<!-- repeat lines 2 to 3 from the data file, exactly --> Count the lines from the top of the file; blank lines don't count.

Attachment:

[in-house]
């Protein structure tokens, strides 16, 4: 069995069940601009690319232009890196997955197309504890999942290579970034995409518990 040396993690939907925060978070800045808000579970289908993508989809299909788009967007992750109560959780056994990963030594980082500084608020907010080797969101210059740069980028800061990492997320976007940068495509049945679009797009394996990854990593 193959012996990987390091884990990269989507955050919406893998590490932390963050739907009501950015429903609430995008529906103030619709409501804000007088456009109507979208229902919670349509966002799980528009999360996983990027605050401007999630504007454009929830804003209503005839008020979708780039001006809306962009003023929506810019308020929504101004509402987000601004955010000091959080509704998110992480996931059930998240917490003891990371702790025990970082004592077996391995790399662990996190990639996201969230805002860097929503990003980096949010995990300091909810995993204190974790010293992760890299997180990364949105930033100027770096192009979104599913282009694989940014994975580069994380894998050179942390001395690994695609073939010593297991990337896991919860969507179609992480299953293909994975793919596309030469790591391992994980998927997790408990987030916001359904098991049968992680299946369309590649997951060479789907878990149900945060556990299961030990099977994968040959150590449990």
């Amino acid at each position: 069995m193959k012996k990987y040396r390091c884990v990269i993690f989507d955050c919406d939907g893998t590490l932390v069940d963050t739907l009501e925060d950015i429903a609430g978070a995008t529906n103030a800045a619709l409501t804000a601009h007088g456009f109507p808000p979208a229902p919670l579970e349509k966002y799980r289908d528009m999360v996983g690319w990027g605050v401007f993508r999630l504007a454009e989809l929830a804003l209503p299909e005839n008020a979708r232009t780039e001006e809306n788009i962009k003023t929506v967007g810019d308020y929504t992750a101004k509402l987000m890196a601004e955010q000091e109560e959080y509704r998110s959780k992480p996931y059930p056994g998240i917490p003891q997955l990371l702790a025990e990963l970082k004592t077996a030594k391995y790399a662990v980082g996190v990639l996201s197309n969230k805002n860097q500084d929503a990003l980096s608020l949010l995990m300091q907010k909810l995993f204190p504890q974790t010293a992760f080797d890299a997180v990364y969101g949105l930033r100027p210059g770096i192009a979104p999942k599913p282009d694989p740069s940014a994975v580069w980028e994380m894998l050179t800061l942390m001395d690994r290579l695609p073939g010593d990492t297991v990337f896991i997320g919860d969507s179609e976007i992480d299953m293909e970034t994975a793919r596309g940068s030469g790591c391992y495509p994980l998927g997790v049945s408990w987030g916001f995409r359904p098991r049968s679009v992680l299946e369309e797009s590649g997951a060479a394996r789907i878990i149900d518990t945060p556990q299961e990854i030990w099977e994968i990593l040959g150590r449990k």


């Protein structure tokens, strides 16, 4: 069995069940601009690319232009890196997955197309504890999942290579970034995409518990 040396993690939907925060978070800045808000579970289908993508989809299909788009967007992750109560959780056994990963030594980082500084608020907010080797969101210059740069980028800061990492997320976007940068495509049945679009797009394996990854990593 193959012996990987390091884990990269989507955050919406893998590490932390963050739907009501950015429903609430995008529906103030619709409501804000007088456009109507979208229902919670349509966002799980528009999360996983990027605050401007999630504007454009929830804003209503005839008020979708780039001006809306962009003023929506810019308020929504101004509402987000601004955010000091959080509704998110992480996931059930998240917490003891990371702790025990970082004592077996391995790399662990996190990639996201969230805002860097929503990003980096949010995990300091909810995993204190974790010293992760890299997180990364949105930033100027770096192009979104599913282009694989940014994975580069994380894998050179942390001395690994695609073939010593297991990337896991919860969507179609992480299953293909994975793919596309030469790591391992994980998927997790408990987030916001359904098991049968992680299946369309590649997951060479789907878990149900945060556990299961030990099977994968040959150590449990």
């Amino acid at each position: 069995m193959k012996k990987y040396r390091c884990v990269i993690f989507d955050c919406d939907g893998t590490l932390v069940d963050t739907l009501e925060d950015i429903a609430g978070a995008t529906n103030a800045a619709l409501t804000a601009h007088g456009f109507p808000p979208a229902p919670l579970e349509k966002y799980r289908d528009m999360v996983g690319w990027g605050v401007f993508r999630l504007a454009e989809l929830a804003l209503p299909e005839n008020a979708r232009t780039e001006e809306n788009i962009k003023t929506v967007g810019d308020y929504t992750a101004k509402l987000m890196a601004e955010q000091e109560e959080y509704r998110s959780k992480p996931y059930p056994g998240i917490p003891q997955l990371l702790a025990e990963l970082k004592t077996a030594k391995y790399a662990v980082g996190v990639l996201s197309n969230k805002n860097q500084d929503a990003l980096s608020l949010l995990m300091q907010k909810l995993f204190p504890q974790t010293a992760f080797d890299a997180v990364y969101g949105l930033r100027p210059g770096i192009a979104p999942k599913p282009d694989p740069s940014a994975v580069w980028e994380m894998l050179t800061l942390m001395d690994r290579l695609p073939g010593d990492t297991v990337f896991i997320g919860d969507s179609e976007i992480d299953m293909e970034t994975a793919r596309g940068s030469g790591c391992y495509p994980l998927g997790v049945s408990w987030g916001f995409r359904p098991r049968s679009v992680l299946e369309e797009s590649g997951a060479a394996r789907i878990i149900d518990t945060p556990q299961e990854i030990w099977e994968i990593l040959g150590r449990k």